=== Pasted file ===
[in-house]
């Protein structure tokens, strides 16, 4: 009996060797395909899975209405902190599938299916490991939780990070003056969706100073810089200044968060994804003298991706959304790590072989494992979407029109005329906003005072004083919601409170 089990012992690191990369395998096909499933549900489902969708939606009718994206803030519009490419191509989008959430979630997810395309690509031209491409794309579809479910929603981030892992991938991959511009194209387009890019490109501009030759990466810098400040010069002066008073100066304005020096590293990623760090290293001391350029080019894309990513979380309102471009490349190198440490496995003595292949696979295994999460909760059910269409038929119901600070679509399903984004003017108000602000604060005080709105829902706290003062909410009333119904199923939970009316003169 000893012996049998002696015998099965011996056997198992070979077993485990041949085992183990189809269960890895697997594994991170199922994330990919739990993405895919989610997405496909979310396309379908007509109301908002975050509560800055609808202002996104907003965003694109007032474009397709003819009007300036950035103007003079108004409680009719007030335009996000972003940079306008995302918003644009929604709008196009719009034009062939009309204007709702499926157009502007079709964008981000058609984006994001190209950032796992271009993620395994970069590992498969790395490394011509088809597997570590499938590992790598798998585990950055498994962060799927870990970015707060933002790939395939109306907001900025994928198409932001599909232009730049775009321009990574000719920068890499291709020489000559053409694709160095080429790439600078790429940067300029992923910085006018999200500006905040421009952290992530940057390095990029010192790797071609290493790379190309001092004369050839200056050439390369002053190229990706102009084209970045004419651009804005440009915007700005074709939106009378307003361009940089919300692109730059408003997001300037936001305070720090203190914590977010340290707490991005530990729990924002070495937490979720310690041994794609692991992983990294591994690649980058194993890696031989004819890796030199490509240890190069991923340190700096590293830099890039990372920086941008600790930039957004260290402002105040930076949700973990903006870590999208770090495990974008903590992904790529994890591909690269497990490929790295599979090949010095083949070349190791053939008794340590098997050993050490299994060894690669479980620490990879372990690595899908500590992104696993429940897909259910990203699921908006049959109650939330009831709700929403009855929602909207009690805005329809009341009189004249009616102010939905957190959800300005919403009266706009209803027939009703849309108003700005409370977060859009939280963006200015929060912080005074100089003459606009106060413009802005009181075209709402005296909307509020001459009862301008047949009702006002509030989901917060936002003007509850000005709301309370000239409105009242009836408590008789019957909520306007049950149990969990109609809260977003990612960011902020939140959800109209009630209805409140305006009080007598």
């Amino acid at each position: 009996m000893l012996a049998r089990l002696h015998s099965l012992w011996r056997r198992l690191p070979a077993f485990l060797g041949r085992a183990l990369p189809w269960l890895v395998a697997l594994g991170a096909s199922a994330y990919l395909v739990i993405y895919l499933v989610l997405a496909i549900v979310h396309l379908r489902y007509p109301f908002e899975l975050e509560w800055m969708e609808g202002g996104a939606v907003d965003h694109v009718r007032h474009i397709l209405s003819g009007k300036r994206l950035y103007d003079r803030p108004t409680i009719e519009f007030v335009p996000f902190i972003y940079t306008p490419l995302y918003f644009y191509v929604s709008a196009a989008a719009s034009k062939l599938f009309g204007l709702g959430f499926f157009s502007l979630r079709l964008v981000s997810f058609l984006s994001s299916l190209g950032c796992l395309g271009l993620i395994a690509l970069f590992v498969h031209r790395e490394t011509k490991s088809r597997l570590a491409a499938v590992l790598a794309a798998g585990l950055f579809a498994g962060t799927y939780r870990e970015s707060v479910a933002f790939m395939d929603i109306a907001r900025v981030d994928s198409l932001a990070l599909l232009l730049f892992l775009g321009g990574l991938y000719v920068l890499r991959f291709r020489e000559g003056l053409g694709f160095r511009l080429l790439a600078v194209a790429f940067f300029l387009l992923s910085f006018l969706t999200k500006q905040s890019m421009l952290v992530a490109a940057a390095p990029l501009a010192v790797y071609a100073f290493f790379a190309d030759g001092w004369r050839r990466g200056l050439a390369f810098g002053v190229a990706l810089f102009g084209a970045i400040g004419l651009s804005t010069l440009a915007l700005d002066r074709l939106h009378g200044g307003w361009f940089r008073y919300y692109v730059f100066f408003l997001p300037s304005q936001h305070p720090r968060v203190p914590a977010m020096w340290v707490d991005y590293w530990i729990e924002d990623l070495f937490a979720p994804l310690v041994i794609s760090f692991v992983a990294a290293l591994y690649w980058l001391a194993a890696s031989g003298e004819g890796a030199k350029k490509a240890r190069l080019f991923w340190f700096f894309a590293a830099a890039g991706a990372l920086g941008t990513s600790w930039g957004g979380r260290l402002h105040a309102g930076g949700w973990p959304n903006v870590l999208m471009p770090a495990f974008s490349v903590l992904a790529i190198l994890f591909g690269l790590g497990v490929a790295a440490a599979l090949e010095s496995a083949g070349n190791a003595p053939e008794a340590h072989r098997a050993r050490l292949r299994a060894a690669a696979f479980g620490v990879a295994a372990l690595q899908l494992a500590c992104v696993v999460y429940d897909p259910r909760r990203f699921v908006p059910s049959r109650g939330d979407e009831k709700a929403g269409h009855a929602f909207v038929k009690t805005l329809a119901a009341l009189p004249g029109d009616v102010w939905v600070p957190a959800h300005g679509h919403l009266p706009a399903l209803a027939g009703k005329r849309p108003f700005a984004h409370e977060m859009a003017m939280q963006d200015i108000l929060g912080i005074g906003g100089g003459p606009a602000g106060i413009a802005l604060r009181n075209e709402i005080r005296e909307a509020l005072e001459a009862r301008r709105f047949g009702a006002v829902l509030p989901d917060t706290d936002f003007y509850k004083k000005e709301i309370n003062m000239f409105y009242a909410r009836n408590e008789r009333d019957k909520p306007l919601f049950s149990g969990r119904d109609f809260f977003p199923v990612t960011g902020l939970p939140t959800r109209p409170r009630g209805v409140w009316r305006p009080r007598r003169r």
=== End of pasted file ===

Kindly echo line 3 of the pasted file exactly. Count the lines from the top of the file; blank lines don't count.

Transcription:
């Amino acid at each position: 009996m000893l012996a049998r089990l002696h015998s099965l012992w011996r056997r198992l690191p070979a077993f485990l060797g041949r085992a183990l990369p189809w269960l890895v395998a697997l594994g991170a096909s199922a994330y990919l395909v739990i993405y895919l499933v989610l997405a496909i549900v979310h396309l379908r489902y007509p109301f908002e899975l975050e509560w800055m969708e609808g202002g996104a939606v907003d965003h694109v009718r007032h474009i397709l209405s003819g009007k300036r994206l950035y103007d003079r803030p108004t409680i009719e519009f007030v335009p996000f902190i972003y940079t306008p490419l995302y918003f644009y191509v929604s709008a196009a989008a719009s034009k062939l599938f009309g204007l709702g959430f499926f157009s502007l979630r079709l964008v981000s997810f058609l984006s994001s299916l190209g950032c796992l395309g271009l993620i395994a690509l970069f590992v498969h031209r790395e490394t011509k490991s088809r597997l570590a491409a499938v590992l790598a794309a798998g585990l950055f579809a498994g962060t799927y939780r870990e970015s707060v479910a933002f790939m395939d929603i109306a907001r900025v981030d994928s198409l932001a990070l599909l232009l730049f892992l775009g321009g990574l991938y000719v920068l890499r991959f291709r020489e000559g003056l053409g694709f160095r511009l080429l790439a600078v194209a790429f940067f300029l387009l992923s910085f006018l969706t999200k500006q905040s890019m421009l952290v992530a490109a940057a390095p990029l501009a010192v790797y071609a100073f290493f790379a190309d030759g001092w004369r050839r990466g200056l050439a390369f810098g002053v190229a990706l810089f102009g084209a970045i400040g004419l651009s804005t010069l440009a915007l700005d002066r074709l939106h009378g200044g307003w361009f940089r008073y919300y692109v730059f100066f408003l997001p300037s304005q936001h305070p720090r968060v203190p914590a977010m020096w340290v707490d991005y590293w530990i729990e924002d990623l070495f937490a979720p994804l310690v041994i794609s760090f692991v992983a990294a290293l591994y690649w980058l001391a194993a890696s031989g003298e004819g890796a030199k350029k490509a240890r190069l080019f991923w340190f700096f894309a590293a830099a890039g991706a990372l920086g941008t990513s600790w930039g957004g979380r260290l402002h105040a309102g930076g949700w973990p959304n903006v870590l999208m471009p770090a495990f974008s490349v903590l992904a790529i190198l994890f591909g690269l790590g497990v490929a790295a440490a599979l090949e010095s496995a083949g070349n190791a003595p053939e008794a340590h072989r098997a050993r050490l292949r299994a060894a690669a696979f479980g620490v990879a295994a372990l690595q899908l494992a500590c992104v696993v999460y429940d897909p259910r909760r990203f699921v908006p059910s049959r109650g939330d979407e009831k709700a929403g269409h009855a929602f909207v038929k009690t805005l329809a119901a009341l009189p004249g029109d009616v102010w939905v600070p957190a959800h300005g679509h919403l009266p706009a399903l209803a027939g009703k005329r849309p108003f700005a984004h409370e977060m859009a003017m939280q963006d200015i108000l929060g912080i005074g906003g100089g003459p606009a602000g106060i413009a802005l604060r009181n075209e709402i005080r005296e909307a509020l005072e001459a009862r301008r709105f047949g009702a006002v829902l509030p989901d917060t706290d936002f003007y509850k004083k000005e709301i309370n003062m000239f409105y009242a909410r009836n408590e008789r009333d019957k909520p306007l919601f049950s149990g969990r119904d109609f809260f977003p199923v990612t960011g902020l939970p939140t959800r109209p409170r009630g209805v409140w009316r305006p009080r007598r003169r």